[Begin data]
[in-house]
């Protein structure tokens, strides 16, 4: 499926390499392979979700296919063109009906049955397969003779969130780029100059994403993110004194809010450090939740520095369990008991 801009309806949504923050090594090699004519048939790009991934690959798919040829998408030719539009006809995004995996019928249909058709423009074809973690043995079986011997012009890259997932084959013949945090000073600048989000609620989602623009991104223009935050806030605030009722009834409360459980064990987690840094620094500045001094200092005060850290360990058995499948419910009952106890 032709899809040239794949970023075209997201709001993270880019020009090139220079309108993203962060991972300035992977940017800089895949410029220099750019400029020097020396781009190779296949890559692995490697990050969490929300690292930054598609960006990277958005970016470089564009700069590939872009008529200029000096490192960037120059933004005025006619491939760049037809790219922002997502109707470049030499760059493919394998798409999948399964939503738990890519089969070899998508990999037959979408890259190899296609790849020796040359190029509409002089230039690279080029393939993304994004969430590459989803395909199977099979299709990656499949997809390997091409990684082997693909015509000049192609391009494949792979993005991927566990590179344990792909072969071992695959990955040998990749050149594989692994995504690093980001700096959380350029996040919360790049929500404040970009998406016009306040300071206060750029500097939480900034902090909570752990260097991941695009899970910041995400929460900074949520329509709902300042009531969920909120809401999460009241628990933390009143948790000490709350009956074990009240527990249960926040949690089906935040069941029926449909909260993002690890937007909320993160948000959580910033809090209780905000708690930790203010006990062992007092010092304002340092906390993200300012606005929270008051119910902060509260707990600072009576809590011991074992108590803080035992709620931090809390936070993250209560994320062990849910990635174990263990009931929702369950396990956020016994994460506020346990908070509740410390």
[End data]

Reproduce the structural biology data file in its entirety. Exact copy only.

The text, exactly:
[in-house]
């Protein structure tokens, strides 16, 4: 499926390499392979979700296919063109009906049955397969003779969130780029100059994403993110004194809010450090939740520095369990008991 801009309806949504923050090594090699004519048939790009991934690959798919040829998408030719539009006809995004995996019928249909058709423009074809973690043995079986011997012009890259997932084959013949945090000073600048989000609620989602623009991104223009935050806030605030009722009834409360459980064990987690840094620094500045001094200092005060850290360990058995499948419910009952106890 032709899809040239794949970023075209997201709001993270880019020009090139220079309108993203962060991972300035992977940017800089895949410029220099750019400029020097020396781009190779296949890559692995490697990050969490929300690292930054598609960006990277958005970016470089564009700069590939872009008529200029000096490192960037120059933004005025006619491939760049037809790219922002997502109707470049030499760059493919394998798409999948399964939503738990890519089969070899998508990999037959979408890259190899296609790849020796040359190029509409002089230039690279080029393939993304994004969430590459989803395909199977099979299709990656499949997809390997091409990684082997693909015509000049192609391009494949792979993005991927566990590179344990792909072969071992695959990955040998990749050149594989692994995504690093980001700096959380350029996040919360790049929500404040970009998406016009306040300071206060750029500097939480900034902090909570752990260097991941695009899970910041995400929460900074949520329509709902300042009531969920909120809401999460009241628990933390009143948790000490709350009956074990009240527990249960926040949690089906935040069941029926449909909260993002690890937007909320993160948000959580910033809090209780905000708690930790203010006990062992007092010092304002340092906390993200300012606005929270008051119910902060509260707990600072009576809590011991074992108590803080035992709620931090809390936070993250209560994320062990849910990635174990263990009931929702369950396990956020016994994460506020346990908070509740410390």